Here’s something that I’m gonna do that it feels like I have not done for a while…write the review of the show on THE SAME DAY as I see the show! I know, right? I used to do it all the time, but lately I’ve been wimping out like a spaz and, like, going to bed (I feel your mocking judgement, and I deserve it and more) or some other weak shit. But this time it’s in my favour…I won’t have any reviews to write tomorrow, and if I get this one done tonight, then I get the day off tomorrow! Well, except for the drudgery, but that’s just one of those things you can’t avoid, right?
Good thing I’m still plenty buzzed ABOUT the show I saw tonight, so it shouldn’t be a problem working up some writin’ mojo even at this almost-late hour. And this one was exciting on a few different levels, not the least of which was that it was the long-awaited return of Third Wall Theatre after a sadly lengthy absence, not only to the stage itself, but the GCTC mainstage at that! Shoot, I don’t think they’ve played that room since, what, AS YOU LIKE IT? Is that right? Here’s how long ago that was…I brought my girlfriend to that show. Let THAT sink in.
But seriously folks, I was stoked for the show tonight, Yasmina Reza’s GOD OF CARNAGE, already having been given the movie treatment by ol’Polanski himself. And Third Wall head honcho James Richardson pulled out all the stops for this one, from an all-star cast to guest director Ross Manson (AD of Volcano outta Toronto). Hell, even the Assistant Director on this show, Tom Davis, helmed the great MAHMOUD at last year’s Toronto Fringe, which I consider myself lucky to have seen…a solid pedigree going in. And on entering the theatre, the sight of the sweet, sweet Brian Smith set gave me giddy chills. Stark and elegant, it looked like the ideal setting for Reza’s tale of the stripping of civilization’s thin veneer. Now onto that supercool cast…
Two sets of parents meet up after a schoolyard altercation between their boys leaves one child in the hospital in Paris. The Vallons, Michel and Veronique (John Koensgen and Mary Ellis) invite the Reilles, Annette and Alain (Kristina Watt and Todd Duckworth) to hash things out in a polite, congenial manner. Coffee is served, expensive art books are displayed, platitudes are offered up. And, slowly but surely, nerves are frayed, veiled insults are trotted out, and Alain’s damn cellphone never seems to stop ringing. Before long, the recriminations are flying along with the bile (literally), terrible truths are revealed, and the children are starting to look like the civilized ones.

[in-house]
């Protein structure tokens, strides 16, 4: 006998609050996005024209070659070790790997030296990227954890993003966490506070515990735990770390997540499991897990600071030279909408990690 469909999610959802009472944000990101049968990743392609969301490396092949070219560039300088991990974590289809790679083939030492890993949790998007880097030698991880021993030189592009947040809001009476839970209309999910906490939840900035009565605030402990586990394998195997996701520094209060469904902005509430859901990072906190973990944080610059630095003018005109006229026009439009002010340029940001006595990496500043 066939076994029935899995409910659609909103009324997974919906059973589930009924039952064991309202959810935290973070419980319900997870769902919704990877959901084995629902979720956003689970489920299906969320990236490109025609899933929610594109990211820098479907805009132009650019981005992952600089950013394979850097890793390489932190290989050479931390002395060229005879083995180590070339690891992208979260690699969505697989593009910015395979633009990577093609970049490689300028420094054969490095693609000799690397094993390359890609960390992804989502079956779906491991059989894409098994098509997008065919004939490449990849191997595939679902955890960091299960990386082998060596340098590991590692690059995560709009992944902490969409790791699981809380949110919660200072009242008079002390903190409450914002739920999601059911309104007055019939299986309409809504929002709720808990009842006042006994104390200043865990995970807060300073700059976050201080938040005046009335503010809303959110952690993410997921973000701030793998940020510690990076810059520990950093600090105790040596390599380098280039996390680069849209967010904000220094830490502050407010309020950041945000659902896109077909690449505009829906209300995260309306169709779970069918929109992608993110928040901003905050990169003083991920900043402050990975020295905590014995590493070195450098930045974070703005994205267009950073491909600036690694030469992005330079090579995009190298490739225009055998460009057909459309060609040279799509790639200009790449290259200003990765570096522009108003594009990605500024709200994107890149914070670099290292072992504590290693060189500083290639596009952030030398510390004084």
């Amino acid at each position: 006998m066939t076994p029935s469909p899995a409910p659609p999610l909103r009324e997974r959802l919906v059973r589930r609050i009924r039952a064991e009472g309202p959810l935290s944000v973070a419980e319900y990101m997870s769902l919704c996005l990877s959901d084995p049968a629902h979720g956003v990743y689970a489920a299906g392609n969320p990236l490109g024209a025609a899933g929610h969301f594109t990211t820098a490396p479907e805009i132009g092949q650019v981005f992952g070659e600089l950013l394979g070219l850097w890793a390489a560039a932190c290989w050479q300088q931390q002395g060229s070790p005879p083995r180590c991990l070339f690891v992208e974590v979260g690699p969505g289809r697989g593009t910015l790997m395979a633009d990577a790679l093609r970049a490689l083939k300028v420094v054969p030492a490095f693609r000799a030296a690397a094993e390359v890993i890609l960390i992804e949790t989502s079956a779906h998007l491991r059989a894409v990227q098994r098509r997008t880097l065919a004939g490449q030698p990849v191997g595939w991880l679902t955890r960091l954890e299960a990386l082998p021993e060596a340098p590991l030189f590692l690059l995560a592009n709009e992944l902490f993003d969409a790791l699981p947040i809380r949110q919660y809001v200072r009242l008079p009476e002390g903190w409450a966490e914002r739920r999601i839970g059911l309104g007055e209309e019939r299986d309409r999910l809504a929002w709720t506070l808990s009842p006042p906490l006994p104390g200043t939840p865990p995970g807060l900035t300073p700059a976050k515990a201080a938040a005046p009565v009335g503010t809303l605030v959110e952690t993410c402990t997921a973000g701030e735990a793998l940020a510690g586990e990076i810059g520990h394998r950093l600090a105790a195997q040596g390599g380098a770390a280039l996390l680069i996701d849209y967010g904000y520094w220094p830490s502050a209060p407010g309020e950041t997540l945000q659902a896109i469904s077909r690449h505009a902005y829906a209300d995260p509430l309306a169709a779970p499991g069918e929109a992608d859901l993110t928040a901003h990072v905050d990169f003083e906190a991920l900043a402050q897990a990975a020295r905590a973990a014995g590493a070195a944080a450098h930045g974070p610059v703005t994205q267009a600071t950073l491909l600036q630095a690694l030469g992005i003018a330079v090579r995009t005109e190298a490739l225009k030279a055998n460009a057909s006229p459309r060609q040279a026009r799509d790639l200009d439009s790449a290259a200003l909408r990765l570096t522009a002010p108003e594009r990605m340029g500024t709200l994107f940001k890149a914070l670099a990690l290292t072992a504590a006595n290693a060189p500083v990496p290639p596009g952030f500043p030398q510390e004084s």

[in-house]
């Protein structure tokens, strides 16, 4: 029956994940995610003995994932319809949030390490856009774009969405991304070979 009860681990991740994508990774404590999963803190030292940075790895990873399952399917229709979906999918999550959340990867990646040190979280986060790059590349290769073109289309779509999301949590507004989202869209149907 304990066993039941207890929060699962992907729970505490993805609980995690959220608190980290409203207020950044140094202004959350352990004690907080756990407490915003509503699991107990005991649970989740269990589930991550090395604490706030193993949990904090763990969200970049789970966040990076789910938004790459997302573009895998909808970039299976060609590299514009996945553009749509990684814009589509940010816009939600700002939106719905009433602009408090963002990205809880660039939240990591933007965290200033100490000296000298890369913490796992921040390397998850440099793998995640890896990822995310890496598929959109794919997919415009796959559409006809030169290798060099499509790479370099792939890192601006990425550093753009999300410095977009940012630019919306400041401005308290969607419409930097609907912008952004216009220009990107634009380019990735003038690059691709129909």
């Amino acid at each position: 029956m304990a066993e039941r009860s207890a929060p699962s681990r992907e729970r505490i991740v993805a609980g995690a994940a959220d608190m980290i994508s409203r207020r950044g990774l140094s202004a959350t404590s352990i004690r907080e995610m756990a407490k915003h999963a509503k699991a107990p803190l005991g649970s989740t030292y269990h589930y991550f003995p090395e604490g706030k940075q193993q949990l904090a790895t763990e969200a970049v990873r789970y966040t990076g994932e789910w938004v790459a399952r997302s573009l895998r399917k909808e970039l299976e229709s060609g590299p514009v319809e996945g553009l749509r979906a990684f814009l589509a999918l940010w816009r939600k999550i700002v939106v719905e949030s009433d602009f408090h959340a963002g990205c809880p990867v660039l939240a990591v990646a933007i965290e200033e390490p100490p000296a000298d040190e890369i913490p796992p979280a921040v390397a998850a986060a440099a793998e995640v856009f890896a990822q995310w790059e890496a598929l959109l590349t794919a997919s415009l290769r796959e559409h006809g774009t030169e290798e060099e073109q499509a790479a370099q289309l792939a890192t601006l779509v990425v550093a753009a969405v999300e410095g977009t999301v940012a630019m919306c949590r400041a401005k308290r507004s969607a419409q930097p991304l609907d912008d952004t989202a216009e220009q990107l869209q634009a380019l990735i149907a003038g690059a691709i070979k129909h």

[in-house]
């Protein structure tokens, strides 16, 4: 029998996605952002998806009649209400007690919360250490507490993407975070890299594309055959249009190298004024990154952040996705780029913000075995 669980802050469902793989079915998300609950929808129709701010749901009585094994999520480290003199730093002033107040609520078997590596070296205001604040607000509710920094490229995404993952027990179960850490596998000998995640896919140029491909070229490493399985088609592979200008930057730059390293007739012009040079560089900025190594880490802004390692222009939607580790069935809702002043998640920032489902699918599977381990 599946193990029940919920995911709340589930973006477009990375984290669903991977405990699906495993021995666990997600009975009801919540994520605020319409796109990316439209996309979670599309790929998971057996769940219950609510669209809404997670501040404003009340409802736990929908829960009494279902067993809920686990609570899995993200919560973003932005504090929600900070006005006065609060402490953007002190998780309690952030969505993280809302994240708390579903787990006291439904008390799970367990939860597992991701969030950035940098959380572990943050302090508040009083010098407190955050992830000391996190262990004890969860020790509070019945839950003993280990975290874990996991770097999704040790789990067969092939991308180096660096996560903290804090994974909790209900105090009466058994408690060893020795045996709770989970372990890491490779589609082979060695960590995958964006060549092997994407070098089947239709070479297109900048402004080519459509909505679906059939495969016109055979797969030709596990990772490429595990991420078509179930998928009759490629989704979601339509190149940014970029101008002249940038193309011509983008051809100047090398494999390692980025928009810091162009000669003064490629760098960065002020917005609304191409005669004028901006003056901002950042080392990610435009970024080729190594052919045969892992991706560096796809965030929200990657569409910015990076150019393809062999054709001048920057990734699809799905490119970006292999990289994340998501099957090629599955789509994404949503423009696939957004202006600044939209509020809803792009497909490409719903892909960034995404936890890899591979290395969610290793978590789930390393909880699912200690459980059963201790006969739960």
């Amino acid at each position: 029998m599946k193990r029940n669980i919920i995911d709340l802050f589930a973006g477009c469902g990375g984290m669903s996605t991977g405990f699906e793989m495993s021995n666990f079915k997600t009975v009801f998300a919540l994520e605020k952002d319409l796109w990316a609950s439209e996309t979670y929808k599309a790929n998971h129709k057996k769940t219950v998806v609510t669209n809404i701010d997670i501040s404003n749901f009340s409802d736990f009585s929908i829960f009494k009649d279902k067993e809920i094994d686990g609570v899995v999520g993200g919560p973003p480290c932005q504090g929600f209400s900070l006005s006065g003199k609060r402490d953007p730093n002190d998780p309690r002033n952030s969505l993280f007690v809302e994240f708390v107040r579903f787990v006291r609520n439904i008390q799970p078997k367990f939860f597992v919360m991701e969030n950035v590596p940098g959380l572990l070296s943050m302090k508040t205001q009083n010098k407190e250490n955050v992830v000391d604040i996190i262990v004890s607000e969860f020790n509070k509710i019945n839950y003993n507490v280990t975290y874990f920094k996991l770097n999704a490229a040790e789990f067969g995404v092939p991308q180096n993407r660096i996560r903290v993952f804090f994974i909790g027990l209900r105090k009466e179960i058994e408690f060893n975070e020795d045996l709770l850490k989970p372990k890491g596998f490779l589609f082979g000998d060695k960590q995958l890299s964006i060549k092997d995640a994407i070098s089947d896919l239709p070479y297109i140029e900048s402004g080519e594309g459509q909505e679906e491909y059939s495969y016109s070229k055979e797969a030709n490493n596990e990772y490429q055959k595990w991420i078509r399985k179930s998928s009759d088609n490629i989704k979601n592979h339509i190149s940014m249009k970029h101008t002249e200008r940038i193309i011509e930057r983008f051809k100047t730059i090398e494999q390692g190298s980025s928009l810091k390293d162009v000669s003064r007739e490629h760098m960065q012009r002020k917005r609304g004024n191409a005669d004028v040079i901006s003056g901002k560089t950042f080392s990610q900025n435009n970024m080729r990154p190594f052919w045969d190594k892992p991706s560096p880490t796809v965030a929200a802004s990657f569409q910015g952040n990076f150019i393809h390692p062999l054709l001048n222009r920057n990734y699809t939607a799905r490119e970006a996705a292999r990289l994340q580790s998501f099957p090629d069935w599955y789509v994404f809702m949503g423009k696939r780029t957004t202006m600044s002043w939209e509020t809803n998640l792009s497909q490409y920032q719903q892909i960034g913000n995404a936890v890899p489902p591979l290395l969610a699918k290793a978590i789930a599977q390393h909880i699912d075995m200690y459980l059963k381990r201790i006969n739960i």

There’s plenty going on beneath the surface in Reza’s tragicomedy of manners (or lack thereof), and this cast comprised of Ottawa’s acting elite do an unforgettable job bringing it all up for us to see. Mary Ellis as the haughty and steadfast moral center Veronique, John Koensgen as buttoned-down businessman (with a barbaric heart) Michel, Kristina Watt as ever-polite but fierce Annette, and Todd Duckworth as slimy lawyer with a philosophical bent Alain…everyone is pitch perfect. The staging, boxed in almost claustrophobically, is constantly moving and never dull, and the script is a joy from the first word. A couple of the more violent outbursts didn’t really work for me, but those were the only weak spots I could find in an otherwise amazing show, and one that in any just universe will have Third Wall packing that house from now until the end of the run early next month. Kudos again for the choice of Manson as director, I think he did an incredible job bringing these actors and this script together into something this cool. Duplicity, violence and the fall of civilization haven’t looked this good in a while. Peace, love and sou,
Kevin Reid, the Visitor (and Winston)